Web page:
The father requested the return of weapons and then filed a formal complaint to have them returned and was denied by local law enforcement and then the courts. The moment the request to return the property was made is that same moment when destruction of the property and/or auctioning off of that property became illegal. There is no room for violation of property rights, even when that property falls under the classification of being a weapon.

The courts sided with the police department for not returning the property even though the son was not permitted to live under the same roof after having completed the court’s sentence; the son would not have had access to any of the weapons unless he entered the house without permission. Apparently the courts see any house with firearms as a threat to the community because anyone can break in and obtain a weapon, is this the reasoning the 9th Circus Court used; their reasoning is not explained sufficiently and therefore is unacceptable.

There was never any reference to the possibility of join ownership or implied ownership of each item should the son be declared incompetent, or unable to have ownership of firearms by virtue of his being a convicted felon. Even if the son owned every single item confiscated, property rights would naturally flow to a member of the family and not automatically to the discretion of either the police department, the city or even the courts.

“…the Ninth Circuit Court of Appeals ruled against him. "The district court correctly determined that Barsch's Fourth Amendment rights were not violated when police officers entered his house in conducting a protective sweep based on reports of multiple guns on this premises in the possession of Barsch's bipolar son, who reportedly was not taking his medication, making death threats, and saying that he had stabbed someone the night before," said a court memorandum filed Monday. "The district court also correctly determined that Barsch's Fourteenth Amendment due process rights were not violated by the sale/destruction of the weapons found in his house."

Go read the 4th Amendment, add the 5th Amendment while you’re at it since they both include the idea of Due Process, something the 9th Circus Court may never have done. The search of Barsch’s house most definitely was not within the limits placed on government, the police department being the defined representative of government at the time. There was no probable cause to believe the arrested suspect could obtain control of anything within reach, certainly nothing inside the house. There was no written search warrant and no judge following the strict rules of probable cause would have a legal reason to search for anything other than a dead body, any other lawful items being outside the lawful interpretation of any search warrant.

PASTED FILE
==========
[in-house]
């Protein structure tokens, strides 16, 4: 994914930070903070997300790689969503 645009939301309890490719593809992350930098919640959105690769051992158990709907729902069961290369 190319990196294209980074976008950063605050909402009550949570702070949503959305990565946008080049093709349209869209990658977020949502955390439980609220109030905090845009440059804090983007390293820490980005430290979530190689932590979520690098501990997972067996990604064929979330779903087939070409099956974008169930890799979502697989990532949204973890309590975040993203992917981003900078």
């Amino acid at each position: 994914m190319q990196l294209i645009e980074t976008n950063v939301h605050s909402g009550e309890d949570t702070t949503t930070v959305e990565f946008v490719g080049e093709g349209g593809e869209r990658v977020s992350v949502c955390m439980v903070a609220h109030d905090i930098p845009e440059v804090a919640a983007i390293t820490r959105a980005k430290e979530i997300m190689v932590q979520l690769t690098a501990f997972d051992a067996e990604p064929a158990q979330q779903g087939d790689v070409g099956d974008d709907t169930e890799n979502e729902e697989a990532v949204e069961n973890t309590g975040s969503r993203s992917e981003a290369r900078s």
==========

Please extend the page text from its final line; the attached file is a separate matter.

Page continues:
If an officer, while searching for an injured party without the aid of a search warrant, under the attitude of such a search going past the need for obtaining a warrant, finds a bag full of opium in plain view, opium being listed as an illegal substance, then that may be taken as evidence of a crime; however, a weapon within a house is not in and of itself evidence of a crime since weapons are legal to own and more than one person lived under the roof of that particular house.

A police officer must obtain a warrant if he believes he’s searching for a body; not the same as an officer’s search for an injured person whose life hangs in the balance and for which immediate action might determine life or death and for which waiting for a court signed document might jeopardize the outcome. Laws are written to protect the rights of each citizen, to include 82 year old men who just happen to be the fathers of Bi-Polar children living under the same roof. 82 year old men have the same right to own weapons as do any other citizen unless a court has ruled them incompetent.

The 14th Amendment was written to secure individual rights to former slaves and is one place where the phrase “due process of law” is found. Due process of law goes all the way back to the Magna Carta as a means of defining individual rights and protecting individuals from indiscriminate abuses by tyrannical leaders and governments. It has been a part of civilized society, in whole or in part ever since King John of England signed off, admitting that even kings had no right to abuse citizen’s lives and property.

Apparently the 9th Circus Court has never read any of the history which lead up to the Magna Carta, and certainly has no idea how to interpret the 14th Amendment given their rather wide paint brush of supposed authority which they have granted to the police department and the city of Hayward. I feel sorry for anyone living under the abuses imposed by the 9th Circus Court, under the pretence of justice and the American way of life.

The opinions expressed here are mine and I’m just a plain run of the mill ignorant citizen with no clue as to the intricacies of the laws of the land, rights of citizens, the constitution or anything of real importance. The only information I get comes from MSNBC, CNN and Time Magazine. I never listen to extremists like Rush or Hannity and the last thing I’d ever do is read a book, much less one that didn’t have lots of pretty pictures to entertain me.